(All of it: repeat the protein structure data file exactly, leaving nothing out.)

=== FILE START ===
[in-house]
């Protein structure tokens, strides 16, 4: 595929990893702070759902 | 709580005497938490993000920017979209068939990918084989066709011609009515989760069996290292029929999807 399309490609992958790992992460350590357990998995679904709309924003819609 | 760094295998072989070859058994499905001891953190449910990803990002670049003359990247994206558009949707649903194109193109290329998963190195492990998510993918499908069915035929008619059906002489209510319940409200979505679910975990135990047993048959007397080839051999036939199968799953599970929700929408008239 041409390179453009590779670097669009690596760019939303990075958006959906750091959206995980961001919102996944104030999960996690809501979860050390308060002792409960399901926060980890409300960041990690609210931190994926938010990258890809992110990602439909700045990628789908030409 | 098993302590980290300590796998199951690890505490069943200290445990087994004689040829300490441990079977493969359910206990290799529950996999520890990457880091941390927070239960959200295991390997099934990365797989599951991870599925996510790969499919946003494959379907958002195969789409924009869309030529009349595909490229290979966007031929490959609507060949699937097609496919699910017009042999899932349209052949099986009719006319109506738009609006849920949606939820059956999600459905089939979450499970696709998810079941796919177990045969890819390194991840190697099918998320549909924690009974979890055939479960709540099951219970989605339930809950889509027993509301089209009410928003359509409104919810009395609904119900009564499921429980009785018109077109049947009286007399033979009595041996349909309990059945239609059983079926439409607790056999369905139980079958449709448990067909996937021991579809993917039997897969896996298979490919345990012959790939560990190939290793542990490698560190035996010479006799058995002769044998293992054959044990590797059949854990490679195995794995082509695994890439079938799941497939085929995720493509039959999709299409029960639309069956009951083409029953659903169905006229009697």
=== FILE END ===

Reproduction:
[in-house]
């Protein structure tokens, strides 16, 4: 595929990893702070759902 | 709580005497938490993000920017979209068939990918084989066709011609009515989760069996290292029929999807 399309490609992958790992992460350590357990998995679904709309924003819609 | 760094295998072989070859058994499905001891953190449910990803990002670049003359990247994206558009949707649903194109193109290329998963190195492990998510993918499908069915035929008619059906002489209510319940409200979505679910975990135990047993048959007397080839051999036939199968799953599970929700929408008239 041409390179453009590779670097669009690596760019939303990075958006959906750091959206995980961001919102996944104030999960996690809501979860050390308060002792409960399901926060980890409300960041990690609210931190994926938010990258890809992110990602439909700045990628789908030409 | 098993302590980290300590796998199951690890505490069943200290445990087994004689040829300490441990079977493969359910206990290799529950996999520890990457880091941390927070239960959200295991390997099934990365797989599951991870599925996510790969499919946003494959379907958002195969789409924009869309030529009349595909490229290979966007031929490959609507060949699937097609496919699910017009042999899932349209052949099986009719006319109506738009609006849920949606939820059956999600459905089939979450499970696709998810079941796919177990045969890819390194991840190697099918998320549909924690009974979890055939479960709540099951219970989605339930809950889509027993509301089209009410928003359509409104919810009395609904119900009564499921429980009785018109077109049947009286007399033979009595041996349909309990059945239609059983079926439409607790056999369905139980079958449709448990067909996937021991579809993917039997897969896996298979490919345990012959790939560990190939290793542990490698560190035996010479006799058995002769044998293992054959044990590797059949854990490679195995794995082509695994890439079938799941497939085929995720493509039959999709299409029960639309069956009951083409029953659903169905006229009697």